It is a fearful thing, a vulnerable thing, to reveal the Life that wants to live in us. It can be easily misunderstood, even rejected. So it was for Jesus. He speaks quite plainly to his disciples about the relationship between his identity as the Christ and his vocation: suffering, rejection, death -- and only then the glory of resurrection. Peter hits upon the truth of who Jesus is and immediately wants to distort that truth beyond recognition. "What a minute," says Peter, "this is not what being the Christ is supposed to be about. This isn't what I bargained for. You can't expect people to believe this. In short, you can't be who you were created to be!"
How often have you heard those words spoken to you in one way or another! How many of my colleagues were told as girls that women can't be priests? How often have we been told that gay men and lesbians can never find true love and happiness? To what extent in your life has some deep truth about your self been discounted, distorted, or forced to die to preserve someone else's ideas about who you should be? Aren't you ready for that true self to be resurrected?
Our answer to such abuse should be the same as Jesus': "Get behind me Satan!" We were not made to conform to any image, whether of our own or someone else's creation, other than that of the image of God within us. No human concept is our rule of life or arbiter of our destiny, but only the divine image, the Christ within us, that comes to expression in our lives when we realize and honor our genuine humanity.
Our vocation, our life's work, is to discover the ways in which our lives are to give unique expression to the Christ in us.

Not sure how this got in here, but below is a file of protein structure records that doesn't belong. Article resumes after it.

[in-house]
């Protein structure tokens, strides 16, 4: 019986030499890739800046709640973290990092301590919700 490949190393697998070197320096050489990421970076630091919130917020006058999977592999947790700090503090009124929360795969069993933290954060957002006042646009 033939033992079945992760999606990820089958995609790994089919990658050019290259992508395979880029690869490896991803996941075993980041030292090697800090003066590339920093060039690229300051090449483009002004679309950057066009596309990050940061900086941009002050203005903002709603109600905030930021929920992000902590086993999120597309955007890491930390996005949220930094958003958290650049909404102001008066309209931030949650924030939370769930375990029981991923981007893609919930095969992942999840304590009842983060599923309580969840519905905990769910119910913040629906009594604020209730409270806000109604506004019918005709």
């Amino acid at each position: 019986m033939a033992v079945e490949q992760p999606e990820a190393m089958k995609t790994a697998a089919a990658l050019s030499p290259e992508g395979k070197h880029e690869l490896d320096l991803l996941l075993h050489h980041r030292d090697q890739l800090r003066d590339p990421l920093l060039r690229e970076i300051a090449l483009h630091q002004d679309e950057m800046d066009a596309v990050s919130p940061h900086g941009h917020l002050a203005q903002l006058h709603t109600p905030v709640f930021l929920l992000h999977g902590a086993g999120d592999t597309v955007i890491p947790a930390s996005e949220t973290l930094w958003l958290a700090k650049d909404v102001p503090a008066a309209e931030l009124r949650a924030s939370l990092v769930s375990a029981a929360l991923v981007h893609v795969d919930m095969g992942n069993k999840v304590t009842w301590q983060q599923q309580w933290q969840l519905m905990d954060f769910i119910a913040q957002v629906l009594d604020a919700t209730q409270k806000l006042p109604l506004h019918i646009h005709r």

Today's Gospel is not only about Jesus' true identity and vocation; it is about ours as well. The Christ that was absolutely, perfectly, and ultimately realized in him is the same Christ that is partially, imperfectly, and proleptically realized in us. I suspect this is why Peter is so resistant to Jesus' revelation about his true identity and vocation, because it forced Peter to die to the life he was living so that the Life that wanted to live in him could be born. Peter, the militant Jew who would have Jesus be the victorious warrior-king restoring the might of Israel against her Gentile enemies, would become the first Jewish Christian to preach the Gospel of peace and reconciliation between Jew and Gentile. And it was this same Peter who himself would die a martyr's death on his own cross.
Being one's true self, dying to the false self of family and culture and religion, so that Christ can be born in us, is never easy and is always full of risk. I'm not talking here about self-realization or the kind of self-preoccupation that refuses to acknowledge the needs of others and our obligations to them, so rampant in a culture marked by individualism and consumerism. Jesus told his disciples, "If you want to follow me, take up your cross right now. The self-giving love, the generosity, the compassion, and the joy that are my way," says Jesus, "will scare some people enough to make them want to kill you.”
Why? Because our freedom in Christ will undermine the world they have so carefully constructed to defend themselves against their own humanity and protect their unjust privilege. They cannot afford our revealing the lie that the world they have gained isn't worth the Life they have refused to allow to live in them.
"So take up your cross now; take up whatever fears you have about the true self God has created you to be; and live into and through those fears. Do not be afraid. I am with you; I am in you; and you are in me," says this Jesus the Christ. "We are one as the Father and I are one. Those who want to save their life will lose it, and those who lose their life for my sake and for the sake of the Gospel will save it."
What in you must die so that this Life can be born in you? What fear is keeping you from trusting that there is resurrection on the other side of that death?
Is the life you are living the same as the Life that wants to live in you?